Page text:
The irony is that, for every anachronistic or substandard programme or film that gets made, another, better one often makes many of the same points in a far more successful way. Two films released a couple of years apart, John Hillcoat’s The Proposition and Baz Luhrmann’s Australia, both revolve around the historical treatment of racism and power in Australia, one in the late 19th century and the other in the pre-WWII era.

Winston Churchill did not decide to continue his struggle against the Nazis because he took a ride on the London Underground and swapped lines by Lord Macaulay with a black Londoner

Hillcoat’s film, scripted by Nick Cave and starring Guy Pearce and John Hurt, is a harsh, unsentimental account of violence and revenge, which went to inordinate pains to recreate indigenous culture accurately and was much praised for it. The Aboriginal characters are not sentimentalised, but presented as uncomprehending and hostile to the white culture that seeks to supplant them, as would have been historically accurate.

Luhrmann’s film, meanwhile, is not. It revolves around a soap-opera level romance between Nicole Kidman’s icy English aristocrat and Hugh Jackman’s man-of-the-people cattle drover, and portrays its Aboriginal figures as examples of the Hollywood magical negro trope that has been so scorned by commentators for decades. The wise tribal elder has, quite literally, magical powers. For all its impeccably liberal intentions in telling a story about the so-called “stolen generations”, the overall impression is that Luhrmann wished to diversify his white, heterosexual love story with some borrowed exoticism, and that Australia’s anachronistic view of the past ends up being inadvertently patronising at best, and straightforwardly racist at worst.

The largely white perspective adopted by most writers and directors can often be a patronising and ignorant one, which makes something like Amma Assante’s film Belle, which recounted the life of the mixed-race eighteenth century aristocrat Dido Belle, refreshing. Although Assante is no less guilty than many of her peers of anachronism and historical inaccuracy, with Belle being much given to decidedly 21st-century explanations of individual thought, she at least attempts a presentation of a historically accurate and little-known story in an engaging and original fashion, rather than telling a well-known one in a cack-handed manner.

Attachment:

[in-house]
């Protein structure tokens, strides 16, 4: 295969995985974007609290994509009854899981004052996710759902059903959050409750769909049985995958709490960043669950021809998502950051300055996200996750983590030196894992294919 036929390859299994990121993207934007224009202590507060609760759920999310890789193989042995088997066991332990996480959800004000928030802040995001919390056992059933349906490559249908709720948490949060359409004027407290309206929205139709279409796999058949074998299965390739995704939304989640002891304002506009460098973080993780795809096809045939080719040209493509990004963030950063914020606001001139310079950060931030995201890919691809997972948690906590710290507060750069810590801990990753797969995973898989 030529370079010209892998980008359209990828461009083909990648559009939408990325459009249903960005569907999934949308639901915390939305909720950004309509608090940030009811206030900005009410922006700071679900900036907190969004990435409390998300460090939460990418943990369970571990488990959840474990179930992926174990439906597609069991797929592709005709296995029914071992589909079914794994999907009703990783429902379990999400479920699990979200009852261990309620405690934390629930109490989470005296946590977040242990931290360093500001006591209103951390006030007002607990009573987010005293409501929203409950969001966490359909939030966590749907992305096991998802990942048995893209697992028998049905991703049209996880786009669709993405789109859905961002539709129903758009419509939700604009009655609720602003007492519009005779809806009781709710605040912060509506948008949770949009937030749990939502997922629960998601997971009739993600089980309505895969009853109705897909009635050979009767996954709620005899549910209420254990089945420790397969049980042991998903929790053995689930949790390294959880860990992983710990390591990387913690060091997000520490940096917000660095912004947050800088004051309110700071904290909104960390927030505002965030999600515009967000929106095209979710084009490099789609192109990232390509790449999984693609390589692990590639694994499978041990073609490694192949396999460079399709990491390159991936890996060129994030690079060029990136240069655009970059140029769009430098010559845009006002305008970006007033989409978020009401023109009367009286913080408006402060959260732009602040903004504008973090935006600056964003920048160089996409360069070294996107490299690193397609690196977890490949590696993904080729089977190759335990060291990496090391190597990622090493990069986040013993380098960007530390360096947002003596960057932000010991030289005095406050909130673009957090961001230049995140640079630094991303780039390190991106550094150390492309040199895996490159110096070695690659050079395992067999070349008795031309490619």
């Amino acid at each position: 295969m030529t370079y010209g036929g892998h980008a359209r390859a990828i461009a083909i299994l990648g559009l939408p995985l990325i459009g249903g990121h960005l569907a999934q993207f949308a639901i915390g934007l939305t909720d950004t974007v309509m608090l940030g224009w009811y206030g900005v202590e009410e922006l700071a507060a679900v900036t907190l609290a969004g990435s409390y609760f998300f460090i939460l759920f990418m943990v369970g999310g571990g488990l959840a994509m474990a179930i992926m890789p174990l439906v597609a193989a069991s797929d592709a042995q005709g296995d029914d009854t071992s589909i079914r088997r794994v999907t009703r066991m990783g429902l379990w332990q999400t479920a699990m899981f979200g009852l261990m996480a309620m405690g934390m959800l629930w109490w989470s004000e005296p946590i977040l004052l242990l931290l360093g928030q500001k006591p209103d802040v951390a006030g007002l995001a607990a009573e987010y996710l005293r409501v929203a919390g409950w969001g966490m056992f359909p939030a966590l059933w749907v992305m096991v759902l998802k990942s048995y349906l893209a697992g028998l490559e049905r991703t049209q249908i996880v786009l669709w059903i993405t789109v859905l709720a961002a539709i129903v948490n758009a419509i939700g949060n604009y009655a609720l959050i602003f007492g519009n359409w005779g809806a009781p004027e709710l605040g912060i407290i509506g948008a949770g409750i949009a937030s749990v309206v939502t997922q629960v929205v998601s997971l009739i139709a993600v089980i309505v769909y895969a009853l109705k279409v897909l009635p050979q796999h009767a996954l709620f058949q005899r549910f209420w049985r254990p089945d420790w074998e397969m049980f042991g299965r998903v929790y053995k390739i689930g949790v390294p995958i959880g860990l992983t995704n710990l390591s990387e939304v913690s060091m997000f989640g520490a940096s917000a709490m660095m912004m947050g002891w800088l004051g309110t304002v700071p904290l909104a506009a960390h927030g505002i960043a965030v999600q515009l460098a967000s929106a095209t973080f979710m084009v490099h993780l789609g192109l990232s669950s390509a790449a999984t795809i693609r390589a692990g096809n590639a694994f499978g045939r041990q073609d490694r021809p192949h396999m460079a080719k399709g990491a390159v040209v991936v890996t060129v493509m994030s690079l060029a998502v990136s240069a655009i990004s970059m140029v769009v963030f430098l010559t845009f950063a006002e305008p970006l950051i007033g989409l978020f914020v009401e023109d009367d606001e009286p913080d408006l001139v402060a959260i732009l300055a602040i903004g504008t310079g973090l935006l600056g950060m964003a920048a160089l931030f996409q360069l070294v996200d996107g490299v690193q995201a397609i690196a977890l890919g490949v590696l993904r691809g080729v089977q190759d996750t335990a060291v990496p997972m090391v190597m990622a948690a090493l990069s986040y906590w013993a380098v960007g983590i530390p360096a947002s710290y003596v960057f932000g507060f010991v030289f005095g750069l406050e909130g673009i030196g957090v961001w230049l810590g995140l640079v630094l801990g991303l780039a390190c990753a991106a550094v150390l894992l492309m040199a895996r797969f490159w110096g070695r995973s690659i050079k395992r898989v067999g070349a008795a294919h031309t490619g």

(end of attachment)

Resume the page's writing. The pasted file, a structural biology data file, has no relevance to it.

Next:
An especially egregious example of this came a few years ago in the Johnny Depp film The Libertine, a biopic of the licentious poet the Earl of Rochester. The picture concludes with a stirring scene in which Rochester, by then close to the end of his life, drags himself to court and delivers a brilliant speech on the question of inheritance rights. As an aficionado of Rochester, I was surprised to see it, and assumed it was a piece of writerly invention to give the film a big finale, as well as giving the apparently self-involved poet a hitherto unsuspected social conscience. In fact, as I discovered during research for a subsequent biography of Rochester I wrote, the speech was indeed delivered – but by an entirely different Earl of Rochester years later. Artistic licence is one thing, but wholescale transposition of events from another’s life seems indefensible.

Big-budget films and television series have, of course, been riddled with inaccuracies since the invention of the moving picture. One thinks of wrist watches worn by extras in Ben-Hur, of John Wayne as a truly unlikely Roman centurion in the Christ film The Greatest Story Ever Told or the impeccably white teeth and tans that the rebel army boast in Spartacus. The latter film could also be justifiably accused of being a proto-liberal endeavour itself, although the excellence of its artistic execution and its social accomplishment more than justified its existence. But recently, poorly scripted and indifferently directed dramas have been the order of the day, meaning that the anachronistic and liberal perspectives that they adopt are not justified by compelling stories or memorable characters. The average audience, uninterested in being preached at, will soon lose interest in them. This means that historical stories will either have to be told better and more authentically, or producers should no longer bother.

As I write this, I happen upon an advertisement, which proved my point succinctly. The much-hyped, largely unsuccessful Apple TV platform has as one of its key dramas a “darkly comedic” biopic of a straight-talking, foul-mouthed and adventurous poet, and the rapper Wiz Khalifa has been cast as the character of Death. Intrigued, I look to see which figure has been thus portrayed. Anne Sexton, perhaps, or Sylvia Plath? No, it is the famously reclusive and emotionally isolated Emily Dickinson, not a figure largely known for rib-tickling humour, dark or otherwise. As I chalk this one up to another example of historical television for dummies, I can only wish that it were not so. But unfortunately, this new strain of idiocy shows few signs of disappearing, as long as the likes of Ryan Murphy are being paid hundreds of millions of dollars by Netflix to propagate its existence.

One can only hope that, in the future, the whole foolish saga is portrayed in an appropriately scathing fashion in a scrupulously accurate drama. If I’m still around, I will be happy to offer my – impeccably sourced – services as its script consultant.